• Confidence among exporters remains high, but is slightly down on the previous quarter
• SMEs experience uplift in their export orders, compared to businesses of other sizes
• Businesses more likely to take on new staff than in Q4 2012
The latest DHL/BCC Trade Confidence Index report – which measures UK exporting activity (Export Index) and business confidence (Confidence Index) – shows that confidence levels in future turnover and profitability remain high, but there was a slight fall from Q4 2012.
Overall, the index number used to calculate the volume of trade documents required of all businesses exporting outside the EU, now stands at 114.84; this represents an increase of 0.95% on Q4 2012 and is now the second highest since records began three years ago, although if compared to the same quarter in 2012 the figure is 1.49% down.
Responses from more than 1,800 firms reveal that export orders and sales fell when compared to Q4 2012, however when broken down the services sector fall was marginal compared to the manufacturing sector. There was also a small increase in the number of businesses planning to take on new staff, particularly within medium and larger firms.
The key findings from the report are:
• Over one-third of exporters (41%) said their export sales increased in Q1 2013, compared to 14% of respondents, who said that they decreased;
• In the services sector, export sales increased for 44% of firms, down from 46% in Q4 2012. In manufacturing, export sales increased for only 36% of firms, down from 45% in the previous quarter;
• Small firms’ order balances increased by 2% and medium firms’ order balances increased by 11%. Larger firms however reported a fall of 10% and micro firms a fall of 3%;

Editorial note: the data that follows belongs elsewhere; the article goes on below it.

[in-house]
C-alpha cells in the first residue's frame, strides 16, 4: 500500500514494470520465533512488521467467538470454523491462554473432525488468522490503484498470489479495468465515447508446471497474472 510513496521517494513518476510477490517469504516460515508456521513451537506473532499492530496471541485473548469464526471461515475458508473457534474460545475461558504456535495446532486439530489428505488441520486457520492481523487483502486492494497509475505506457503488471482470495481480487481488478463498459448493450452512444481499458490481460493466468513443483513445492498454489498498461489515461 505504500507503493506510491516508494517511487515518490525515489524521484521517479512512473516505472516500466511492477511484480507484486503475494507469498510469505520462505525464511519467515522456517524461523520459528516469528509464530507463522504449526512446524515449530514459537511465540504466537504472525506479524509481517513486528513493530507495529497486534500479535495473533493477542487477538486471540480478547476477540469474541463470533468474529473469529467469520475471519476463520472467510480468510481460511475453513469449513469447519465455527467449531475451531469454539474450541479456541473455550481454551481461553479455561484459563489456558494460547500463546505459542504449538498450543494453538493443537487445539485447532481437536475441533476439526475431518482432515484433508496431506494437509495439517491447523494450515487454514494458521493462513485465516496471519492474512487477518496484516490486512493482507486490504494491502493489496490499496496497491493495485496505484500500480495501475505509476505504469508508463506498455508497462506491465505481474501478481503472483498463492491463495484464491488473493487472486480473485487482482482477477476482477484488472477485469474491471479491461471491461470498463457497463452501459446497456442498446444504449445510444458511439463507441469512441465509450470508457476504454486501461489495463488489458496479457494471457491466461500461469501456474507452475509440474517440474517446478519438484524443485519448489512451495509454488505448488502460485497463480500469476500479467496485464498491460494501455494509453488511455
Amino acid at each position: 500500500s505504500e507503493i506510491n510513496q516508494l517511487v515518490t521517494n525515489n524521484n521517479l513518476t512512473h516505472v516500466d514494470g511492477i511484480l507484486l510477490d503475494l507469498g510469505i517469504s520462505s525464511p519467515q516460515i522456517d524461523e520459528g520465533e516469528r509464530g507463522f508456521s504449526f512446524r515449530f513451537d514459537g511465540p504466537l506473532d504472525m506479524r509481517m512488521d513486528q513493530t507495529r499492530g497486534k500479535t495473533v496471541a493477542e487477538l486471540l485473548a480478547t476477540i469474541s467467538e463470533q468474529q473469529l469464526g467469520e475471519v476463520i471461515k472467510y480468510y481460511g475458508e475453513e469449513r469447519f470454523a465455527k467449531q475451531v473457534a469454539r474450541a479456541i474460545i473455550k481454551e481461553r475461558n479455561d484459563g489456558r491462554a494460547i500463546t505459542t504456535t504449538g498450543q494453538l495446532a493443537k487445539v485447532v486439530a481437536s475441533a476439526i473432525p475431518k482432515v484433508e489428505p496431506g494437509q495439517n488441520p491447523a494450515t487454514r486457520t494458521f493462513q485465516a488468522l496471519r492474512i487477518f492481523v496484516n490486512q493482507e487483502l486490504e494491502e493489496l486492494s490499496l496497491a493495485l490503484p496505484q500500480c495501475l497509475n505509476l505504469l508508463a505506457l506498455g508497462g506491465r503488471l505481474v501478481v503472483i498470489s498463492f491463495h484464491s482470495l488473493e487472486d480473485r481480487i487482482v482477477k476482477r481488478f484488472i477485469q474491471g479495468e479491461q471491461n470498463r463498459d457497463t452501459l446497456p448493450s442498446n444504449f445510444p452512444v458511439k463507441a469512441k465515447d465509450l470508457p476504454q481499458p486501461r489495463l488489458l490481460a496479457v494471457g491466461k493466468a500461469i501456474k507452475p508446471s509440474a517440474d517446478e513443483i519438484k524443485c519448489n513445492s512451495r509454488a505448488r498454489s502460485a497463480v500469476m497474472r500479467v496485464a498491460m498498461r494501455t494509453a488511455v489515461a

• 59% of exporters feel that their turnover will increase throughout 2013. 50% believe that their profitability will improve in 2013;
• More than a quarter of firms (28%) said that they expected to increase staff this year, up from 27% in Q4 2012.
Commenting, John Longworth, Director General of the British Chambers of Commerce (BCC), said:
“Although the manufacturing sector recorded a sharp fall in exports, the UK’s larger services sector continues to drive overseas trade. Optimism remains high amongst the UK businesses I visit week in, week out, who are determined to grow, create wealth, and break into new and fast-growing markets abroad, in spite of the continued risks facing UK exporters.
“These results are a mixed bag, and reflect the challenges still being faced by those trading internationally. We need more companies to take the plunge and start exporting and to do this they need support from government, particularly through investment in trade promotion. If we are to win the ‘economic war’ that the Prime Minister has described on numerous occasions, we need both a more enterprise-friendly environment and a large-scale increase in the resources and attention dedicated to supporting international trade.”
Commenting on the report’s results, Phil Couchman, CEO of DHL Express UK and Ireland, said:
“It’s really encouraging to see SMEs forging the way for British businesses overseas, particularly in this time of economic uncertainty.
“The Export Index shows there are clearly still opportunities for British businesses to expand into overseas markets, as it remains at historically high standards, a fundamentally positive indicator.
“As the eurozone crisis continues to erode both business and consumer confidence, those businesses that are looking to trade internationally should be taking advantage of the potential of Asia and emerging territories. The government has estimated that by 2030, Asian consumers' spending is expected to be around 32 trillion dollars annually or about 43% of worldwide consumption – a major opportunity for businesses of any size.”